Please use this identifier to cite or link to this item:
Title: Processing and physiochemical studies of underutilised fish species (Boops boops L. and Trachurus trachurus L.) in Ghana
Authors: Abbey, L. D.
Keywords: Fish processing
Proximate composition
Boops boops
Trachurus trachurus
Physicochemical studies
Underutilised fish species
Issue Date: 2001
Publisher: University of Ghana, Legon
Abstract: The two pelagic species, the common bogue (Boops boops or Box boops. L.) and the Atlantic horse mackerel (Trachurus trachurus. L.), used are undervalued arid hence underutilised. The proximate composition was determined and the proteins of the species were characterised by amino acid compositions and electrophoretic patterns and fatty acid profiles. The interaction of the proteins with soya flour proteins were studied by observing the rheological properties of the mixtures as well as by Differential Scanning Calorimetry (DSC) and phase contrast microscopy. These studied were designed to provide information on the structure-function relationships of the mixed proteins and help optimise mixtures in product development and new protein applications. Products incorporating mince of the horse mackerel with soya flour and either maize flour or cassava flour were developed by the techniques of ftuidised bed drying and extrusion processing. The quality of the products was assessed by their chemical composition. Shelf life studies of the products packaged in either polyethylene or aluminium foil pouches were also undertaken. The Atlantic horse mackerel (Trachurus trachurus. L.), and the common bogue (Boops boops) had high protein contents of 17.7% and 18.3% (wtw}-and fat contents were 5.3% and 8.3% respectively. The major amino acids present in the Atlantic horse mackerel were Histidine (86.83 ~g/mg) and that of the common bogue was tyrosine (86.53~g/mg). However, like most fishes, the content of lysine and sulfur amino acids was high. The SDS - gel profiles of the Atlantic horse mackerel and the common bogue protein were quite distinguishable especially around the bands whose molecular weights are estimated to be 18,400 and 14,300 daltons. The fatty acid composition indicated that the two fish species were valuable sources of unsaturated fatty acids especially omega-3 polyunsaturated fatty acids. Small and large deformation results showed that gels formed as a result of the interaction of the fish protein and soya flour mixtures were weak. This could be attributed to negative interaction leading to the formation of incompatible gel structures. The Differential Scanning Calorimetry (DSC) studies also suggested that some form of interactions occurred in the common bogue mince/soya flour as well as the Atlantic horse mackerel mince/soya flour. This could be attributed to co-operative binding in a synergistic gelation. Phase separated micrographs showed transformations from continuous fish mince matrix to light scattering agglomerates of soya flour and the inclusion of mince within the soy agglomerates in the micrographs, which suggested a possible form of an interaction. This phenomenon was ascribed to macromolecues interacting in favour of self- association. However, fish mince and soya flour in the ratio of 75:25 appeared to form the best gel. Extruded fish snack pellets and fluidized bed dried products incorporating minced fish:soya (75:25) with varying amounts of either maize or cassava flour were successfully developed. Fluidized bed dried products and extruded snack pellets stored in aluminium pouches were more protected in terms of chemical changes in free fatty acids and to some extent TBA than polyethylene ones. The quality characteristics of fish products stored in the aluminium foil pouchs were fairly unchanged at the end of a 10-month storage period. Vacuum packaging due to the exclusion of oxygen tended to slow down lipid oxidation in the products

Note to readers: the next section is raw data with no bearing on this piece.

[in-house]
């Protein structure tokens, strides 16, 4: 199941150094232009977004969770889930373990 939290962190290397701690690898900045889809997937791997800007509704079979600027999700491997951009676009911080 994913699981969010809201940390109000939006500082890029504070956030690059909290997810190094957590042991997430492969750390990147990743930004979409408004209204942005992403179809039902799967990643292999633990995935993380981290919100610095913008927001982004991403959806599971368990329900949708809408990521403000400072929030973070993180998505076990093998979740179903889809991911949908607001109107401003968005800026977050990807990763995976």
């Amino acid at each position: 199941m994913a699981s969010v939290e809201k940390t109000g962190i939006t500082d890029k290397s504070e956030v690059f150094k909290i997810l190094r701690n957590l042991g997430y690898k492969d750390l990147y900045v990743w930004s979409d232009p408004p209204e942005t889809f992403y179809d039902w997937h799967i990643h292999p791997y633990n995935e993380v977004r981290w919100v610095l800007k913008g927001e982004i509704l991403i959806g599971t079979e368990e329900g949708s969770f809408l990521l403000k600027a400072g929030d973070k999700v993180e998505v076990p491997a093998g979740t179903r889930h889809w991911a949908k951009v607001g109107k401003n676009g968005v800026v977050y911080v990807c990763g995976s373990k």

Appears in Collections:Food Research Institute

Files in This Item:
File Description SizeFormat 
  Restricted Access
115.34 MBAdobe PDFView/Open Request a copy

Items in CSIRSpace are protected by copyright, with all rights reserved, unless otherwise indicated.